Psycho Psummer 10, 20, 50K Race

Friday, July 22nd: Pre-Race Day.
5:30pm- Full body massage

7:41pm – slow, mindful dinner of almond-toasted quinoa, pan-seared sweet potato, lemon-pepper avocado and fresh grated Parmesan quesadilla on Ezekiel 4:9 Sprouted Grain Tortilla.

8:37pm- pre-race day prep: gear packed and double-checked, Scratch Lab Raspberry mix in bottle put in the fridge, PB2-banana-honey-white-tortilla wrap made for mid-race fuel, cold-brew coffee for the morning started, road-trip podcasts selected and downloaded.

9:29pm- head meets the pillow.

Saturday, July 23rd: Race Day.

4:21am- full body stretch routine, roll out essential muscles, throw in a few sun salutations, you know the drill. 

4:38am – listen to the Trail Runner Nation Podcast: How Bad Do You Want It? as I gather last minute items, shimmy into my moisture-wicking trail clothes and lace up Ann, my Trusty Trail Shoe. 

4:47am- blend 6 spears of frozen bananas, a cup of almond milk, a few squirts of agave nectar, two spoonfuls of PB2 powder and a handful of ice for a smoothie of champions. 

4:51am- double check list, remake the list, double check the remade list. 

4:58am- load drop bag, load race basket, load race directions, load parents

5:01am- hit the road, Killers wafting through the car speakers. Breakfast of Toddy (cold-brew coffee), banana smoothie, Cashew Cookie Lara Bar and a whole bucket of water. 

7:07am- pull into Wyandotte County Lake Park Shelter #2, pick up race packet for the 20 mile.

8:00am – countdown finishes, race begins.


(That’s me there with the red Camelbak)

……
 This was my lead up into the Psycho Psummer 10, 20, and 50K race this past Saturday, July 23rd. The 20 mile race that I have been training for since my second half marathon in April, the race that all my other races led up to. The forefront of my mind, the prefrontal cortex of my running life if you will. 

A half-marathon is already a long distance to run, how am I supposed to finish a half-marathon, and then run another 7 miles?

I’ve done two 20 mile training runs, both took 3 hours and both wiped me clean. Both were also on road, how am I supposed to not die doing 20 miles on hard, single-track trail terrain?

I’ve never run during the heat of the day during the hottest month of the year. What if I can’t do this? What if I begin to suffer too much?

I had my doubts. 

But, as I came to find it, I begin to really enjoy what I was putting myself through during the first lap of the Psycho Psummer run (the course is a 10.3 mile loop, run once for the 10-milers, twice for the 20, and three times for a 50K). I met some stellar people during the first loop that shared in the notion of how truly enjoyable it is to move the body in this way for such a long duration of time.

So during the first loop, I decided that I wasn’t going to stop after two loops around the course, that I would go for a third. What better time? I was in this state of running euphoria, the zone, amidst other ultra runners that have such a palpable passion for the run, completely supported by my crew of wonderful parents, completely supported by aide stations every 2-ish miles. I was well heat trained, the heat wasn’t affecting me other than unleashing the full force of my hyperactive diva sweat glands. I was well-hydrated, I had my Camelbak, I had my race plans.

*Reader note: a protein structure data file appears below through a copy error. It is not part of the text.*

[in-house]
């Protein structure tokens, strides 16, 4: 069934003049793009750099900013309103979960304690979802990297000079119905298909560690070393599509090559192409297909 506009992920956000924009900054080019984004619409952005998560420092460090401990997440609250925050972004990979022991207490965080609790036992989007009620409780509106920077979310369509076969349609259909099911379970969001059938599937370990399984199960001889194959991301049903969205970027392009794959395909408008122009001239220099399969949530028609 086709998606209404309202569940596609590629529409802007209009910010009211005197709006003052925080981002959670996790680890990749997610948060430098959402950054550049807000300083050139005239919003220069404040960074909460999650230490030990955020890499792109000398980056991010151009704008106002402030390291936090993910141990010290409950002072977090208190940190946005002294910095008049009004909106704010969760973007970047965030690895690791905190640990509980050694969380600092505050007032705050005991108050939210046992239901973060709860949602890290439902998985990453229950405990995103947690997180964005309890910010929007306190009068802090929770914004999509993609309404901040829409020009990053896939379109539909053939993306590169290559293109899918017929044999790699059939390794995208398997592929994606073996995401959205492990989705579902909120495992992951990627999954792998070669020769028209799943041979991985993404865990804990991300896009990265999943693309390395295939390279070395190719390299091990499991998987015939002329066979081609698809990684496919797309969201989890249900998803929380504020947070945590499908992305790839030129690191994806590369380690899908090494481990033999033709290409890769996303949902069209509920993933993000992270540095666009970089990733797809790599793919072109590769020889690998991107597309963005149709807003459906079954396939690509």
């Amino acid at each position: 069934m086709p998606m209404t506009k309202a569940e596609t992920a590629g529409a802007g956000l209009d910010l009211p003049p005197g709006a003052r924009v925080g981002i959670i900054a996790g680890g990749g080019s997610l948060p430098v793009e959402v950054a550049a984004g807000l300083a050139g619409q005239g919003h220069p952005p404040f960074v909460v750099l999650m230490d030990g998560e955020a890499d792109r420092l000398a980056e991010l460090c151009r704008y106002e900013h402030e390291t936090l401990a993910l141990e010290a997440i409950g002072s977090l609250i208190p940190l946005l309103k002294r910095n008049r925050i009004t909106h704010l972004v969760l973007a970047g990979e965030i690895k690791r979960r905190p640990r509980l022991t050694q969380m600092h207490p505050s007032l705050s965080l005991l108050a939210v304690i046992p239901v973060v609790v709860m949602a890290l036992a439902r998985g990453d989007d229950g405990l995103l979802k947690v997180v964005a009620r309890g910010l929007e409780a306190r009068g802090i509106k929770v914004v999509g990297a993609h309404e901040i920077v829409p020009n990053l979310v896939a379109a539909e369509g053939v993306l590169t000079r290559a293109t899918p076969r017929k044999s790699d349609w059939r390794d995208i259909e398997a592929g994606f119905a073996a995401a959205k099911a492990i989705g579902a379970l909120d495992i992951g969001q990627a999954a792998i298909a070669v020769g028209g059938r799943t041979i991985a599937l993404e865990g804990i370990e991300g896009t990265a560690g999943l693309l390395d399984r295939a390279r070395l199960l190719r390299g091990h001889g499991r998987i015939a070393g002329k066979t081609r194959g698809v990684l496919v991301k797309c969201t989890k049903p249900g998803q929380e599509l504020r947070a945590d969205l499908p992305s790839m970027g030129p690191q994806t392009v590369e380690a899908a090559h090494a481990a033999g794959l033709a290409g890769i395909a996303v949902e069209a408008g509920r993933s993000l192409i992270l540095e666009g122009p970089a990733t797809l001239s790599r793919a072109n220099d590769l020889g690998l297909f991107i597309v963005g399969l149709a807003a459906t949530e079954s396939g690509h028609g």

Furthermore, it’s going to be easier to do a 50K when you’ve already run 7 miles than when you are starting at 0. 


(Running the first lap with my new buddies, Desiree and Nii, first time ultrarunner and well-seasoned ultrarunner respectively)

So I went for a victory lap. No need for music, no need for podcasts, no need for entertainment. I ran with two wonderful people for the first lap and a half, found myself with hilariously entertaining people for the last half of the second lap, and then ran my own solo race for the third. And all of it was fun. All 6 hours of running were honest-to-goodness pure joy. 

The reception I received from the aid-station volunteers, most of whom were ultra runners themselves, my parents, and then finally even the race director was almost inexplicable. These people displayed such a passion for running that when they glimpsed the same passion in me they stoked it and made me feel 1000x cooler than I already felt. 

(The race director presenting me with the 50K finisher Trucker Hat)

Upon reflection, I have some very key things to which I need to attribute a spontaneous ultramarathon finish. 
First and foremost: Since I started serious endurance running back in October, it has been a dream of mine to become an ultramarathoner. After every running memoir I read–Scott Jurek’s Eat & Run, Chris McDougall’s Born to Run, Rich Roll’s Finding Ultra, Bill Rodger’s Marathon Man, etc–I found myself in a state of overwhelmed awe, rocking back and forth humming “I want to do that with my life” over and over again. 

So I attribute my 50K finish primarily to the following: 

Having a repeated, constant, verbally-reinforced dream.

My initial plan was to start small and build up to ultra running; start with a couple of half-marathons, do some trail half-marathons, then graduate to running 20 miles on trail. Throw in a marathon or two, do a trail marathon, then finally, finally do an ultra. 

But as I was running, I couldn’t help but think:

What is actually stopping me from just doing an ultra right now?